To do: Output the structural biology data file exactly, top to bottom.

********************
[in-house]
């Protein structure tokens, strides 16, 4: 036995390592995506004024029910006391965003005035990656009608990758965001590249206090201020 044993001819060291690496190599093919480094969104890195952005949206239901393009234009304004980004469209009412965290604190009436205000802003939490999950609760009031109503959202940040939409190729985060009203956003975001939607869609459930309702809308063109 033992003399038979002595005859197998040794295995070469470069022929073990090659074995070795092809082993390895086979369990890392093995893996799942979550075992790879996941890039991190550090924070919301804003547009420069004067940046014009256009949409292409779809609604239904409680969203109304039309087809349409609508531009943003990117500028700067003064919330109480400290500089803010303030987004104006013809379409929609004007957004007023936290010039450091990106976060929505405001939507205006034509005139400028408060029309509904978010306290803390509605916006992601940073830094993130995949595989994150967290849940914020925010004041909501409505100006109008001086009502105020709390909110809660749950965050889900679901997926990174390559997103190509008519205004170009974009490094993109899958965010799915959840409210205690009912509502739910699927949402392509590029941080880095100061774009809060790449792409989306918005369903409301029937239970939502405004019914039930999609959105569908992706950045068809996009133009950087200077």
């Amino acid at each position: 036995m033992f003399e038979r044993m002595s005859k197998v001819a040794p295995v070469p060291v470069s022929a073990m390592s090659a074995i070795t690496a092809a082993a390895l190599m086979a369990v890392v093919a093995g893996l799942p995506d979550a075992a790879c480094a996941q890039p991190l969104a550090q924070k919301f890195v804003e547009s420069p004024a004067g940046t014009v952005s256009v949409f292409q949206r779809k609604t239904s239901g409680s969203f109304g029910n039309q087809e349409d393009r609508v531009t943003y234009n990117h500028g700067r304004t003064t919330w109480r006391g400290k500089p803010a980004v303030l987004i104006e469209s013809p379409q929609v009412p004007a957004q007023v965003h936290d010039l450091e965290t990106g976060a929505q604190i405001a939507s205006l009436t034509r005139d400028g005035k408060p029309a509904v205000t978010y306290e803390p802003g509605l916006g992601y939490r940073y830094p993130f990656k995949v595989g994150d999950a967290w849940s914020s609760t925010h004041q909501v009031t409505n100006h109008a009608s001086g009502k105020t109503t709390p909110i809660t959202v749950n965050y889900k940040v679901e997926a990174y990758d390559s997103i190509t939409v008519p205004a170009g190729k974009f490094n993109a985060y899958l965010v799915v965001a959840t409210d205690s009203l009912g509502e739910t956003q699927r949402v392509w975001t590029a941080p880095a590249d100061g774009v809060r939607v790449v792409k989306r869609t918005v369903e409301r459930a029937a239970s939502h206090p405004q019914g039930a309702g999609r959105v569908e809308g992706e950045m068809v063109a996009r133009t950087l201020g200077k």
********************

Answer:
[in-house]
């Protein structure tokens, strides 16, 4: 036995390592995506004024029910006391965003005035990656009608990758965001590249206090201020 044993001819060291690496190599093919480094969104890195952005949206239901393009234009304004980004469209009412965290604190009436205000802003939490999950609760009031109503959202940040939409190729985060009203956003975001939607869609459930309702809308063109 033992003399038979002595005859197998040794295995070469470069022929073990090659074995070795092809082993390895086979369990890392093995893996799942979550075992790879996941890039991190550090924070919301804003547009420069004067940046014009256009949409292409779809609604239904409680969203109304039309087809349409609508531009943003990117500028700067003064919330109480400290500089803010303030987004104006013809379409929609004007957004007023936290010039450091990106976060929505405001939507205006034509005139400028408060029309509904978010306290803390509605916006992601940073830094993130995949595989994150967290849940914020925010004041909501409505100006109008001086009502105020709390909110809660749950965050889900679901997926990174390559997103190509008519205004170009974009490094993109899958965010799915959840409210205690009912509502739910699927949402392509590029941080880095100061774009809060790449792409989306918005369903409301029937239970939502405004019914039930999609959105569908992706950045068809996009133009950087200077």
């Amino acid at each position: 036995m033992f003399e038979r044993m002595s005859k197998v001819a040794p295995v070469p060291v470069s022929a073990m390592s090659a074995i070795t690496a092809a082993a390895l190599m086979a369990v890392v093919a093995g893996l799942p995506d979550a075992a790879c480094a996941q890039p991190l969104a550090q924070k919301f890195v804003e547009s420069p004024a004067g940046t014009v952005s256009v949409f292409q949206r779809k609604t239904s239901g409680s969203f109304g029910n039309q087809e349409d393009r609508v531009t943003y234009n990117h500028g700067r304004t003064t919330w109480r006391g400290k500089p803010a980004v303030l987004i104006e469209s013809p379409q929609v009412p004007a957004q007023v965003h936290d010039l450091e965290t990106g976060a929505q604190i405001a939507s205006l009436t034509r005139d400028g005035k408060p029309a509904v205000t978010y306290e803390p802003g509605l916006g992601y939490r940073y830094p993130f990656k995949v595989g994150d999950a967290w849940s914020s609760t925010h004041q909501v009031t409505n100006h109008a009608s001086g009502k105020t109503t709390p909110i809660t959202v749950n965050y889900k940040v679901e997926a990174y990758d390559s997103i190509t939409v008519p205004a170009g190729k974009f490094n993109a985060y899958l965010v799915v965001a959840t409210d205690s009203l009912g509502e739910t956003q699927r949402v392509w975001t590029a941080p880095a590249d100061g774009v809060r939607v790449v792409k989306r869609t918005v369903e409301r459930a029937a239970s939502h206090p405004q019914g039930a309702g999609r959105v569908e809308g992706e950045m068809v063109a996009r133009t950087l201020g200077k």